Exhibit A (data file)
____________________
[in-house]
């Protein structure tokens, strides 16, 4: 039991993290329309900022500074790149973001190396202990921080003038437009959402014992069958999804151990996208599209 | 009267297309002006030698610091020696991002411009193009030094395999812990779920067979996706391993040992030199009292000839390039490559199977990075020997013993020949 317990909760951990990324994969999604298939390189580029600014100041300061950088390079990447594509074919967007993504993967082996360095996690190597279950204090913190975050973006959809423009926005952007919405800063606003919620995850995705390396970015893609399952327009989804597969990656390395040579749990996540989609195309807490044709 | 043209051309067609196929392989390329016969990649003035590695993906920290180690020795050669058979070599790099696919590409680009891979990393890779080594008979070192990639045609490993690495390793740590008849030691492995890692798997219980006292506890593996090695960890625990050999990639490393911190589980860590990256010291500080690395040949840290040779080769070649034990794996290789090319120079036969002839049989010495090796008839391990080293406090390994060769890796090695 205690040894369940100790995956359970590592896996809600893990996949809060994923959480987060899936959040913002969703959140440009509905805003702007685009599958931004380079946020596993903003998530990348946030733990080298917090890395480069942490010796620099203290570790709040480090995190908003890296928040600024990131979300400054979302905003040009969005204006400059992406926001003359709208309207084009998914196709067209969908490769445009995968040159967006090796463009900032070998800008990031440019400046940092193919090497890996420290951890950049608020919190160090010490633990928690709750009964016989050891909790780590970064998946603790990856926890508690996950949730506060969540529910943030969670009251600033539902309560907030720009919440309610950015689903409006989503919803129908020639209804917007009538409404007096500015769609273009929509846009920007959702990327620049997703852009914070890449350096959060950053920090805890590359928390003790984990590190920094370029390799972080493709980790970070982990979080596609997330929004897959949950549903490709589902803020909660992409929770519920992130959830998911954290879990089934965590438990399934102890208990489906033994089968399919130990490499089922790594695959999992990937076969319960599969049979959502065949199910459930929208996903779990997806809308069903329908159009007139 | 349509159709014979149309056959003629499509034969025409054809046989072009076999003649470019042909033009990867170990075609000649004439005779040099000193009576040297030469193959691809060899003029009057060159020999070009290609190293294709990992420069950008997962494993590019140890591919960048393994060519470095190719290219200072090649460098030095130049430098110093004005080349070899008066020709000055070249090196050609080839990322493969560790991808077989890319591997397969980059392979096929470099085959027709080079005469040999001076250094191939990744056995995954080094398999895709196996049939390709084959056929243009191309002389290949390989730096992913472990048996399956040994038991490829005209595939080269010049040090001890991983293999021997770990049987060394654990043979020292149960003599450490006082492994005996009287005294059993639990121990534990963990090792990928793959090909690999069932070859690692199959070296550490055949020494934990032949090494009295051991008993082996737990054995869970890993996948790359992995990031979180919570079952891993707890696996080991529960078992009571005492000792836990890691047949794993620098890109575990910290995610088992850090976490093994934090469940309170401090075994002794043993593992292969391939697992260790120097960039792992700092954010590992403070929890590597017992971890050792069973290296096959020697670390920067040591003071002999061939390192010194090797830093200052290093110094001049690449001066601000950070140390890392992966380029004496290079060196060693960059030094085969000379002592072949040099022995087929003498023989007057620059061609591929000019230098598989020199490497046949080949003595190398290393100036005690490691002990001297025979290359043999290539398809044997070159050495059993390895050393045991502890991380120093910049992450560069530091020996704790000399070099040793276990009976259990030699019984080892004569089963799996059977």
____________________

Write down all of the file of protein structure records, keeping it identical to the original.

[in-house]
């Protein structure tokens, strides 16, 4: 039991993290329309900022500074790149973001190396202990921080003038437009959402014992069958999804151990996208599209 | 009267297309002006030698610091020696991002411009193009030094395999812990779920067979996706391993040992030199009292000839390039490559199977990075020997013993020949 317990909760951990990324994969999604298939390189580029600014100041300061950088390079990447594509074919967007993504993967082996360095996690190597279950204090913190975050973006959809423009926005952007919405800063606003919620995850995705390396970015893609399952327009989804597969990656390395040579749990996540989609195309807490044709 | 043209051309067609196929392989390329016969990649003035590695993906920290180690020795050669058979070599790099696919590409680009891979990393890779080594008979070192990639045609490993690495390793740590008849030691492995890692798997219980006292506890593996090695960890625990050999990639490393911190589980860590990256010291500080690395040949840290040779080769070649034990794996290789090319120079036969002839049989010495090796008839391990080293406090390994060769890796090695 205690040894369940100790995956359970590592896996809600893990996949809060994923959480987060899936959040913002969703959140440009509905805003702007685009599958931004380079946020596993903003998530990348946030733990080298917090890395480069942490010796620099203290570790709040480090995190908003890296928040600024990131979300400054979302905003040009969005204006400059992406926001003359709208309207084009998914196709067209969908490769445009995968040159967006090796463009900032070998800008990031440019400046940092193919090497890996420290951890950049608020919190160090010490633990928690709750009964016989050891909790780590970064998946603790990856926890508690996950949730506060969540529910943030969670009251600033539902309560907030720009919440309610950015689903409006989503919803129908020639209804917007009538409404007096500015769609273009929509846009920007959702990327620049997703852009914070890449350096959060950053920090805890590359928390003790984990590190920094370029390799972080493709980790970070982990979080596609997330929004897959949950549903490709589902803020909660992409929770519920992130959830998911954290879990089934965590438990399934102890208990489906033994089968399919130990490499089922790594695959999992990937076969319960599969049979959502065949199910459930929208996903779990997806809308069903329908159009007139 | 349509159709014979149309056959003629499509034969025409054809046989072009076999003649470019042909033009990867170990075609000649004439005779040099000193009576040297030469193959691809060899003029009057060159020999070009290609190293294709990992420069950008997962494993590019140890591919960048393994060519470095190719290219200072090649460098030095130049430098110093004005080349070899008066020709000055070249090196050609080839990322493969560790991808077989890319591997397969980059392979096929470099085959027709080079005469040999001076250094191939990744056995995954080094398999895709196996049939390709084959056929243009191309002389290949390989730096992913472990048996399956040994038991490829005209595939080269010049040090001890991983293999021997770990049987060394654990043979020292149960003599450490006082492994005996009287005294059993639990121990534990963990090792990928793959090909690999069932070859690692199959070296550490055949020494934990032949090494009295051991008993082996737990054995869970890993996948790359992995990031979180919570079952891993707890696996080991529960078992009571005492000792836990890691047949794993620098890109575990910290995610088992850090976490093994934090469940309170401090075994002794043993593992292969391939697992260790120097960039792992700092954010590992403070929890590597017992971890050792069973290296096959020697670390920067040591003071002999061939390192010194090797830093200052290093110094001049690449001066601000950070140390890392992966380029004496290079060196060693960059030094085969000379002592072949040099022995087929003498023989007057620059061609591929000019230098598989020199490497046949080949003595190398290393100036005690490691002990001297025979290359043999290539398809044997070159050495059993390895050393045991502890991380120093910049992450560069530091020996704790000399070099040793276990009976259990030699019984080892004569089963799996059977």